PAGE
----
Critter-proof compost bin?


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Need recommendations for animal-proof compost bin. The ones I bought do not circulate enough air, and critters invade my DIY bin (wood slats and chicken wire.)
Thanks.
 
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Metal mesh and a frame of sturdy beams of wood are the right materials for keeping rodents and the like out of a compost bin.
Are there gaps between the slats and chicken-wire that allow the vermin unwanted ingress?
 
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What are you putting into your compost bin? I live far out into the country and have many critters of all kinds, mice, rats, possums, racoons, skunks, ringtails, feral cats, coyotes and squirrels. I never get critters in my compost piles, only ants and insects. Once in a great while a cat will use one of my compost piles for a restroom but that is not a bother to me.
 
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Metal mesh and a frame of sturdy beams of wood are the right materials for keeping rodents and the like out of a compost bin.
Are there gaps between the slats and chicken-wire that allow the vermin unwanted ingress?
Thanks. The problem is twofold: Critters invade from below, despite chicken wire and a "floor" of untreated wood that tends to sink in my sandy soil. I also need a better lid because my DIY lid (chicken wire with bricks placed on it after each deposit to keep out vermin) is heavy and unwieldy.
 
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What are you putting into your compost bin? I live far out into the country and have many critters of all kinds, mice, rats, possums, racoons, skunks, ringtails, feral cats, coyotes and squirrels. I never get critters in my compost piles, only ants and insects. Once in a great while a cat will use one of my compost piles for a restroom but that is not a bother to me.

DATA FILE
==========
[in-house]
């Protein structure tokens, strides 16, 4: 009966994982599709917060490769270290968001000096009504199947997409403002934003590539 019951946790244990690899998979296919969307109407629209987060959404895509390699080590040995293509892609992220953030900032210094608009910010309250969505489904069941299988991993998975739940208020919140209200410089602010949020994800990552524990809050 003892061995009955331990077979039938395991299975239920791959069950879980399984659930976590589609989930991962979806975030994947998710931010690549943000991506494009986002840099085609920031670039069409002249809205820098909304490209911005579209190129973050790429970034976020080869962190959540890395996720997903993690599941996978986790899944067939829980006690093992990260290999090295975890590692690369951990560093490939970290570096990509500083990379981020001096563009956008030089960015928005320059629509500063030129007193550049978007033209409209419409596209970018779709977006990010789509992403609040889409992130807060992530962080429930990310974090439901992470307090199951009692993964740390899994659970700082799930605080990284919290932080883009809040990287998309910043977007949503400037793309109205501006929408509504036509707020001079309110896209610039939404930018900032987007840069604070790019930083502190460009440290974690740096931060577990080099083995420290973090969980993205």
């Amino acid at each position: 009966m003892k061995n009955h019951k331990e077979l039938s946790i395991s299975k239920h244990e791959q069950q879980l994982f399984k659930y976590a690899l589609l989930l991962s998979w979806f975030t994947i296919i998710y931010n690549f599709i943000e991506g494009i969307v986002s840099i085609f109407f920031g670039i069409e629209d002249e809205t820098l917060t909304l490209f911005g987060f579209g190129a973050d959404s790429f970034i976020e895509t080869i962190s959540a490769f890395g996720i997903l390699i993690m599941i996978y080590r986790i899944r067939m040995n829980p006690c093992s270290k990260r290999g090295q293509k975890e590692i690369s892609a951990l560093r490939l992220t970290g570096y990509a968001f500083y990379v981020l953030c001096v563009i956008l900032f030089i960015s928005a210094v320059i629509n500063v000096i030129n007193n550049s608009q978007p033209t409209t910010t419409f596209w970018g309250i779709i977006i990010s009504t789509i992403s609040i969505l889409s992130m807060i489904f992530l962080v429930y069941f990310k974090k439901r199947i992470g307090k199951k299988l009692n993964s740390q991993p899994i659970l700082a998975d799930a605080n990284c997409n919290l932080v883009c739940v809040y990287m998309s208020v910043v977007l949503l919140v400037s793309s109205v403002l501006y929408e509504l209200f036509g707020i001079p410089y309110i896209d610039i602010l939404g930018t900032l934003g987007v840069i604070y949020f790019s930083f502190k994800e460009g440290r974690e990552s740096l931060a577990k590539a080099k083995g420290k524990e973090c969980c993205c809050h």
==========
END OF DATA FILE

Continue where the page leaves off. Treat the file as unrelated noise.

Cuttings, grass and kitchen scraps of vegetable scrapings, eggshells and fruit. Some manure if I can get it (my garden is on an island, so difficult to get manure.)
 
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Thanks. The problem is twofold: Critters invade from below, despite chicken wire and a "floor" of untreated wood that tends to sink in my sandy soil. I also need a better lid because my DIY lid (chicken wire with bricks placed on it after each deposit to keep out vermin) is heavy and unwieldy.
It sounds like the bin needs to be repaired or rebuilt. begin with a solid frame, of tight-fitting 2 by 4 (or 4 by 4) wood beams and a hinged lid that canbe propped open when needed. Then the entire structure needs to be tightly (double?) wrapped in nailed-on galvanized grid wire or chicken wire.The grid wire should go underneath as well, but it would be good to but a solid layer of galvanized sheet rock or concrete slab underneath as well, to prevent burrowing. Compost leachate should still be able to drain out at the edges, hopefully into the soil.
If you have particularly vermin-attractive material such as fruit or kitchen waste, you might 'pre-compost' some of that in a plastic bucket and put it out after it has partly rotted.
 
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What are you putting into your compost bin? I live far out into the country and have many critters of all kinds, mice, rats, possums, racoons, skunks, ringtails, feral cats, coyotes and squirrels. I never get critters in my compost piles, only ants and insects. Once in a great while a cat will use one of my compost piles for a restroom but that is not a bother to me.
My compost bin gets spent plants, leaves and kitchen scraps -- only fruits and veggies (plus eggshells and coffee grounds.)
 
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I would get a lockable trash can. If the raccoons can pick a lock, they should be entitled to your compost.
I wouldn't be surprised if those buggers could.....lol
I have a pile way in the back of the yard, just bush beyond that, so I don't worry too much about it. In the winter I have a plastic compost bin closer to the house that they would get into. I have some spare patio stones that I put around the bottom of it and haven't had an issue so far this winter.
 
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I struggled with a compost bin for several years. Wow what a nightmare of work. Then I realize all this organic material will go into the garden one way or the other so now I throw everything organic on the soil and till it into the soil. My whole garden has turned into potting soil. Compost bin is long gone.
 

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